American? Been shot dead? Was it an accident? NO. Was it someone else? UNLIKELY. Was it an assault weapon? VERY UNLIKELY
"Assault weapon" is an emotive term used mainly by gun-control advocates and their opponents; it doesn't mean quite the same thing as "assault rifle". In general it refers to rifles like AR-15s which can hold a large number of cartridges and which are semi-automatic only (ie they fire one shot per trigger pull, rather than firing a burst or continuing to fire rounds as long as the trigger is held back). The fact that they are semi-auto only means they are easily and legally obtained under US law, but in most respects they are just as deadly as a similar military combat weapon capable of bursts or full-auto. (As an illustration of this fact, British combat troops are trained to fight with their SA80 assault rifles set to semi-automatic in almost all circumstances: the use of full-auto is seen as an unprofessional waste of ammunition except for certain tasks which are mostly done using other equipment.)
US gun-control advocates think that civilians shouldn't be allowed to have such weapons, or failing that, that they should be licenced or at least regulated or recorded in some way. US gun-rights advocates disagree, and mostly seem to be having things their way, though public emotion around "assault weapons" means that some states do have special laws about them.
It is perhaps worth noting that quite a lot of Americans do die by gunshot every year: at first sight it appears to be an issue about as serious as accidental poisonings or car crashes (all three causes did for similar numbers of Americans in 2009, around 30,000 each). But, significantly, when an American dies by gunshot it is normally suicide: when it is homicide (around a third of the time, so gun homicide is a noticeably less serious problem than cars and poisonings) it is very unlikely that the weapon used will be an "assault weapon" or indeed a rifle of any kind. Nearly all US gunshot homicides are carried out using handguns, not longarms. If the USA has a gun crime problem, it is nothing to do with "assault weapons" like the AR-15.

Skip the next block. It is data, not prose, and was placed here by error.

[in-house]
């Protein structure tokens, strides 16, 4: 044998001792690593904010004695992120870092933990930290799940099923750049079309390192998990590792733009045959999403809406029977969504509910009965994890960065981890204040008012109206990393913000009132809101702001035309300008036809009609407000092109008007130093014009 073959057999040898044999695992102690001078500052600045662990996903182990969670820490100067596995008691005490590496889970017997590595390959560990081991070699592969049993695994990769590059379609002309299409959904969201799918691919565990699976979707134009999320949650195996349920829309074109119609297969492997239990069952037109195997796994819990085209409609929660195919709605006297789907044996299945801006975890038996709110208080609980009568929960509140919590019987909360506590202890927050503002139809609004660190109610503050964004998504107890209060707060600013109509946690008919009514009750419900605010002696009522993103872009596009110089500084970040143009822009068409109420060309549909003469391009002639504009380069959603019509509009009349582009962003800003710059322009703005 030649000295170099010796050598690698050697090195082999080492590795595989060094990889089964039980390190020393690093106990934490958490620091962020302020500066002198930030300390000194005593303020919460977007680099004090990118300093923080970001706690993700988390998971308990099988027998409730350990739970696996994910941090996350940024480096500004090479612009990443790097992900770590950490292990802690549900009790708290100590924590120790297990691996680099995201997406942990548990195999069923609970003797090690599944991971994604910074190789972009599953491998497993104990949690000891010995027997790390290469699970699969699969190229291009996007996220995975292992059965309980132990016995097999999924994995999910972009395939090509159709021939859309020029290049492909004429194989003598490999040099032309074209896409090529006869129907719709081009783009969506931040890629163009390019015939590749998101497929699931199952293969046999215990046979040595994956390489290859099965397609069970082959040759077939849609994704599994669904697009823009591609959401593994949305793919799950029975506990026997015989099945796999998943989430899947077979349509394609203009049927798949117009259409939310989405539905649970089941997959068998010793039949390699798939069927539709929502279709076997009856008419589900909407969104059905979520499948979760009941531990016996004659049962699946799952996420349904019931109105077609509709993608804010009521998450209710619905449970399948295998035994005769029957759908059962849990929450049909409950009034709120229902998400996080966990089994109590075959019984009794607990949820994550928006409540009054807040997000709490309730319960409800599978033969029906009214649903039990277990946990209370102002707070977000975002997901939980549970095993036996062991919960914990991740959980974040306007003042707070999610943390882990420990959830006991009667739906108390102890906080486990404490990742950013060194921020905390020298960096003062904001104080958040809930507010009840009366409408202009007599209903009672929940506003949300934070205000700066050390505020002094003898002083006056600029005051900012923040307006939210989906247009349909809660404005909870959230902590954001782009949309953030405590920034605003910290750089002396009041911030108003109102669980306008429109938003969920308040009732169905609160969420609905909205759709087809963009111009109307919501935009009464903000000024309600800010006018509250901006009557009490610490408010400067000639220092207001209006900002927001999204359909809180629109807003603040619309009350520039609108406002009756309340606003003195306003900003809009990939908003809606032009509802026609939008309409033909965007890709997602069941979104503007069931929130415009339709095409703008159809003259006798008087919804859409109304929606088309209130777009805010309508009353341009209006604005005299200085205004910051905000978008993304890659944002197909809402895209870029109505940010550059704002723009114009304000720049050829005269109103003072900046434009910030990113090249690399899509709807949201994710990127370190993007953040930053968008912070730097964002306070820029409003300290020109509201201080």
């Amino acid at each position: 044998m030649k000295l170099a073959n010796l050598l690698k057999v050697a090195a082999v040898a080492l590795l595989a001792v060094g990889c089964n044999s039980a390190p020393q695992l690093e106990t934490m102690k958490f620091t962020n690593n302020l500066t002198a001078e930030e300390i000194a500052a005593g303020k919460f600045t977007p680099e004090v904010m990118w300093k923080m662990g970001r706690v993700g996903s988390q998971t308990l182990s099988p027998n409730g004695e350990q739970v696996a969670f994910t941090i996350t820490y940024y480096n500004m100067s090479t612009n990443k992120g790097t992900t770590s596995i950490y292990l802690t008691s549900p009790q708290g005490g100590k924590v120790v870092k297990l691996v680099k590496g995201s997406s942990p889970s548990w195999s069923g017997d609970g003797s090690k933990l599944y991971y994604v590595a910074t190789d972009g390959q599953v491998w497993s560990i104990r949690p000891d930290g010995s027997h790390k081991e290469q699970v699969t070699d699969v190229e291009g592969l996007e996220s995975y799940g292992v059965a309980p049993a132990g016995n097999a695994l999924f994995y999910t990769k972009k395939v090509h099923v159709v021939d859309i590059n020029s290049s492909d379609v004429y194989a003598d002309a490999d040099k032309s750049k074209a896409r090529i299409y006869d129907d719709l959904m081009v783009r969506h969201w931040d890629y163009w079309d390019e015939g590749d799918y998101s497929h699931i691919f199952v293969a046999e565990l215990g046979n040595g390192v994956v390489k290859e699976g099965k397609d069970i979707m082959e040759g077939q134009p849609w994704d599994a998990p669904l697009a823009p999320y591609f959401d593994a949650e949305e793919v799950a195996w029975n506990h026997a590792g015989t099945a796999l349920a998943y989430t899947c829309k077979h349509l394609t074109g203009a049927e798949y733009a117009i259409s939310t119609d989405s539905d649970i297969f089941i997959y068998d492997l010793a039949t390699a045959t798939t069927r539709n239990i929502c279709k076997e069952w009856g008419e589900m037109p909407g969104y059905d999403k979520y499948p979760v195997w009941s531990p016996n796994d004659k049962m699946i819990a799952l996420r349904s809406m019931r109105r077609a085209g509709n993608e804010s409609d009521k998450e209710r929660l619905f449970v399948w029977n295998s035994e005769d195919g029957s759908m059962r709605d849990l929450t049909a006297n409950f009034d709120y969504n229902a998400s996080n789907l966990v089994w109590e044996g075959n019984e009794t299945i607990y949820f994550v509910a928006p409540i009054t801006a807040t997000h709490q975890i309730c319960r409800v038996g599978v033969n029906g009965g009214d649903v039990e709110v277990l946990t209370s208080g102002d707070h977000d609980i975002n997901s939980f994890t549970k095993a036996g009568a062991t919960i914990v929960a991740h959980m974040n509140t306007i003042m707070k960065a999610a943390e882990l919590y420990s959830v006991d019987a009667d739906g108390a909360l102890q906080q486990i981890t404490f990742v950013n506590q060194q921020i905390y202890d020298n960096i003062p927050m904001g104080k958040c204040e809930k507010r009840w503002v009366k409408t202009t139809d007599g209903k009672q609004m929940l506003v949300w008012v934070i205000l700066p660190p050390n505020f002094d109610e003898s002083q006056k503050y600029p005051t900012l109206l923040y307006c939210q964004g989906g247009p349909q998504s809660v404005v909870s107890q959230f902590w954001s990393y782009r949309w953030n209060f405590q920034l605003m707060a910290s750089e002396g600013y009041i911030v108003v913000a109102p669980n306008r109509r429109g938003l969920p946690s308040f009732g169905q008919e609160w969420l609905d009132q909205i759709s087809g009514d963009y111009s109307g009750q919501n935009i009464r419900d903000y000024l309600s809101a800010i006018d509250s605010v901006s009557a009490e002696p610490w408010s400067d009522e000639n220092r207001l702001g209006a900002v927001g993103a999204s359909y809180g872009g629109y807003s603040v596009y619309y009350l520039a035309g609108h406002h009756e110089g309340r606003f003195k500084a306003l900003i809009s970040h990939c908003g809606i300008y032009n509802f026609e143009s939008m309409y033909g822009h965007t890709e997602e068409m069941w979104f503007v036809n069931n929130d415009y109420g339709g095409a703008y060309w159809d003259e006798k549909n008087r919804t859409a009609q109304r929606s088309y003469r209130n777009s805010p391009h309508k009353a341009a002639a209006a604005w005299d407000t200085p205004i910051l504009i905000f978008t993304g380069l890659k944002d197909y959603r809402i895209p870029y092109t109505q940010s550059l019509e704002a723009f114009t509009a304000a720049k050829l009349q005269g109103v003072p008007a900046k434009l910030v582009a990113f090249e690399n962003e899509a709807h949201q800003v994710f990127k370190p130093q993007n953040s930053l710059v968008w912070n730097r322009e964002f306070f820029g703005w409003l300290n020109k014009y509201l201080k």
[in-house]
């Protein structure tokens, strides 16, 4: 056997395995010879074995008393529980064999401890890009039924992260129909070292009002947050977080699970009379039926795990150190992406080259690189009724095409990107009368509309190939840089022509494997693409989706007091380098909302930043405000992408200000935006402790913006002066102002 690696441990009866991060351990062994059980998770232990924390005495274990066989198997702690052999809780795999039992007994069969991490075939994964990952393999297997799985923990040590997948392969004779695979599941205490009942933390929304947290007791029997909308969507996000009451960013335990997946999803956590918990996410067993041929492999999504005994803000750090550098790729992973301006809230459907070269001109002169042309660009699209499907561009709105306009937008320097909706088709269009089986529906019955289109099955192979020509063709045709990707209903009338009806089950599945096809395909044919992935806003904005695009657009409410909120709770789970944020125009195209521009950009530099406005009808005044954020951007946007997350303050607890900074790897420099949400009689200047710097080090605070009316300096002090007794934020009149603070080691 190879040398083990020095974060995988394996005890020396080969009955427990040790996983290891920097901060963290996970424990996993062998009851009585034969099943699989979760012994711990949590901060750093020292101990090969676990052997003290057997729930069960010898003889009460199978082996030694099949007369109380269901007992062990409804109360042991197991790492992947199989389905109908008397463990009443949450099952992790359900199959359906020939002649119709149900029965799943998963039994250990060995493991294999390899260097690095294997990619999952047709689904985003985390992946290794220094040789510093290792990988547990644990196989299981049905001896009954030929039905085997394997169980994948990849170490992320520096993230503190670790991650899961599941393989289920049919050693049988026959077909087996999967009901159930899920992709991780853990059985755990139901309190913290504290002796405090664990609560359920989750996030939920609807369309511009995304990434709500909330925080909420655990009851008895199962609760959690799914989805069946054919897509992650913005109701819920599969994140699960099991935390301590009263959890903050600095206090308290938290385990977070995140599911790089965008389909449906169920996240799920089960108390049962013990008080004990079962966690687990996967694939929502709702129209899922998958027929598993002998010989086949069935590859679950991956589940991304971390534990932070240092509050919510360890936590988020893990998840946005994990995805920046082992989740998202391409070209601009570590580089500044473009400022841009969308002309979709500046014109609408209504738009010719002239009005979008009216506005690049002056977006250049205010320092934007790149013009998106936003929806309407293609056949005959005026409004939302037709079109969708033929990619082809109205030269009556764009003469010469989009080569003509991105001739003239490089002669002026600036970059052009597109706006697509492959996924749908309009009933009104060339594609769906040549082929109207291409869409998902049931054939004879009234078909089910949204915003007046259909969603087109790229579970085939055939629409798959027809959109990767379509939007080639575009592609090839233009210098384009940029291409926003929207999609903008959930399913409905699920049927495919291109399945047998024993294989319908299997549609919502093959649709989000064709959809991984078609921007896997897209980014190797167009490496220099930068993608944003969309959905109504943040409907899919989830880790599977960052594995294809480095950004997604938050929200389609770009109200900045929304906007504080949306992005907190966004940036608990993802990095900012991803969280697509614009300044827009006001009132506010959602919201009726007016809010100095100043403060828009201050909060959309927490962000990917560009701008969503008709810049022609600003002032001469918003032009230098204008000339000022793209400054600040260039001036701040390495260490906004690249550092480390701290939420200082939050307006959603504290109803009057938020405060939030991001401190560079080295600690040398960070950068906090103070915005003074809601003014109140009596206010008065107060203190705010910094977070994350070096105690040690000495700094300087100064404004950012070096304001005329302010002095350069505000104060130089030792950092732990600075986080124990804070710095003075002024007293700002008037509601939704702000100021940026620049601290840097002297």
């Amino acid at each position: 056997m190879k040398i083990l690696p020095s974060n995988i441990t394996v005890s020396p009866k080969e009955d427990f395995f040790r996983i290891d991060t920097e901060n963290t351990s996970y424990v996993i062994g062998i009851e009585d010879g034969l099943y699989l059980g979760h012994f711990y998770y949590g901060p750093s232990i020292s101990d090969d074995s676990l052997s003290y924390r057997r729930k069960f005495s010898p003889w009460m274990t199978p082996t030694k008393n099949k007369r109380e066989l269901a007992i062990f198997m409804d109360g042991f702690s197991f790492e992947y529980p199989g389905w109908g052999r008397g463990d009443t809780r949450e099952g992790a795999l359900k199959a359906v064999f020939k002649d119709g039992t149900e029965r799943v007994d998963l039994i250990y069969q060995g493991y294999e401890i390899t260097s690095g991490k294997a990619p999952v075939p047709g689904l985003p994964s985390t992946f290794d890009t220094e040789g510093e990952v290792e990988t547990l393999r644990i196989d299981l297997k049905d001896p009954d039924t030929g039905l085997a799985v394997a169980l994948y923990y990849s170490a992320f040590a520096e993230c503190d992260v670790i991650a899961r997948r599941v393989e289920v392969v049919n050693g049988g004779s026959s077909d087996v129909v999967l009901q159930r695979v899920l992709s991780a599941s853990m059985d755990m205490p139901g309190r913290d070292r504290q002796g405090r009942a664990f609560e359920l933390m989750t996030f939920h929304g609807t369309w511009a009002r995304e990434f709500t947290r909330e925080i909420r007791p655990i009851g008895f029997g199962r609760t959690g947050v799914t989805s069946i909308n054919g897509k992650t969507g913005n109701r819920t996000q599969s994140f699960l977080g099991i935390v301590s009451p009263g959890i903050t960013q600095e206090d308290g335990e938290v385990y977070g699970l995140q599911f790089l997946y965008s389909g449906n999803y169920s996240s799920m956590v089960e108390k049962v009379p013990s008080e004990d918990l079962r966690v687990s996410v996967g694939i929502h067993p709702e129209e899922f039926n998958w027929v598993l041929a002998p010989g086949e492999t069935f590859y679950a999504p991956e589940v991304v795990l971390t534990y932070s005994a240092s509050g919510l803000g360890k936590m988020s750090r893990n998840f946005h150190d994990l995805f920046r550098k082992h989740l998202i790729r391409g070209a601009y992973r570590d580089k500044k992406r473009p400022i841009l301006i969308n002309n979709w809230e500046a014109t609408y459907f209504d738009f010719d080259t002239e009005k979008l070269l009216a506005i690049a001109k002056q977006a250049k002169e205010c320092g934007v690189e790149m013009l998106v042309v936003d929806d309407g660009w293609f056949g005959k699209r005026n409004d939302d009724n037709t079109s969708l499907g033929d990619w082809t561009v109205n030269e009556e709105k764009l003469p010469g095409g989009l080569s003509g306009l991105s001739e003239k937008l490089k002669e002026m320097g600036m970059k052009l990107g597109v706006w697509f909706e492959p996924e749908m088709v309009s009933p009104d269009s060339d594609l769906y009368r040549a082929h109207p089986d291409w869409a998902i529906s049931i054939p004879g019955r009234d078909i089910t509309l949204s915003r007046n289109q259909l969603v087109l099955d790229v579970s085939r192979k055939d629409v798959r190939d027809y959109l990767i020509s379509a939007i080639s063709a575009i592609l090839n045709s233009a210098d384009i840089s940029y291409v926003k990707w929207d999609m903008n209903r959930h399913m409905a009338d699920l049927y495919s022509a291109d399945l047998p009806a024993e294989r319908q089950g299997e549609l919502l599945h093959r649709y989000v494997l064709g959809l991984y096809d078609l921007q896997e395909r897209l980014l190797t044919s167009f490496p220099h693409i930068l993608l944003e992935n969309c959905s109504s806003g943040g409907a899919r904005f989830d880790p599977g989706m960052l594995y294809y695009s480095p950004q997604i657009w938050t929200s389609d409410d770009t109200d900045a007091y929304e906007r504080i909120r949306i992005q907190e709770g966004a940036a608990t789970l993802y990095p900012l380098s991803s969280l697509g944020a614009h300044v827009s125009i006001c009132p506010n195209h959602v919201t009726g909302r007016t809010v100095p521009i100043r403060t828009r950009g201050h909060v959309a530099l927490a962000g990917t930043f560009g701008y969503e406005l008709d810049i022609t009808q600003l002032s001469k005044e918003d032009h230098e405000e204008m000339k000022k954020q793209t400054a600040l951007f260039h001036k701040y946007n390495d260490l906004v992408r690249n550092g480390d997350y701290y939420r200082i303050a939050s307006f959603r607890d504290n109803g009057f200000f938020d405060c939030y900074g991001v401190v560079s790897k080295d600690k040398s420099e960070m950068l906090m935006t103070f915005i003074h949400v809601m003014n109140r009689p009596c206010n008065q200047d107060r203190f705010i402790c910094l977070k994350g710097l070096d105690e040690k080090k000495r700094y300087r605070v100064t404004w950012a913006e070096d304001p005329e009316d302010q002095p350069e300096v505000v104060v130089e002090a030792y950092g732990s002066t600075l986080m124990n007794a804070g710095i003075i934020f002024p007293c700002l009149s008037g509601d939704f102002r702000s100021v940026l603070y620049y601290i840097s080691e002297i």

It might also be worth noting that, as gun-control advocates claim, it is rare for civilian US gun owners to use their weapons legally against criminals (for instance in "home defence" scenarios). However there are between 200 and 300 justifiable homicides of this kind every year, a number not so very much lower than the fatal shootings accounted for by law-enforcement types acting in the line of duty. This is a small phenomenon in such a big country with so many privately held guns: however one can say that gun owners justifiably shooting felons in the act is a bigger phenomenon by orders of magnitude than school attacks or other criminal mass-shootings.
So America's gun culture has its costs and its benefits: but neither are actually big issues. After all, a Brit from the gun-control paradise existing in the UK*** seldom says to himself or herself "no, I shall not go and visit/work in the USA, they have guns there and I might get shot" - it would be silly. It would exceptionally silly to worry about being shot with an AR-15.
So perhaps gun control doesn't really need to be such a big issue in the States. It absolutely certainly isn't a big deal that the Ghost Gunner is on the market, no matter what earnest US gun-control types may say. It's a damn sight more difficult to arm yourself with an AR-15 by means of Ghost Gunner than it is to just go and buy one legally.
So sure, the gun panickers in the US "tech" media are behaving like fools over this.
But then on the other hand you have nutcases like Wilson and the lunatic fringe among American gun owners, who say that yes it is a big deal because the Ghost Gunner will prevent the damn guvmint from taking away their guns as (they believe) it is always conspiring to do.
Leaving aside for the moment the fact that the guvmint just isn't conspiring to take their guns away - it is proving politically impossible to introduce even so much as compulsory background checks on purchase, let alone registration or licencing, let alone any form of ban - you have to wonder why it is so very vital to preserve an absolute right to own small-arms. We've just seen that, no, statistically you are vanishingly unlikely to need deadly force for home or self defence: and indeed you can reasonably question whether it genuinely makes you safer to have a gun, as US deaths in firearms accidents - though very rare compared to suicides or homicides - are a bit more common than justifiable homicides by private gun owners. Have a gun or a whole lot of guns by all means, but don't kid yourself that's why you've got them.
Well that may be, the argument goes, but there's more: if the people are armed the government can't oppress them.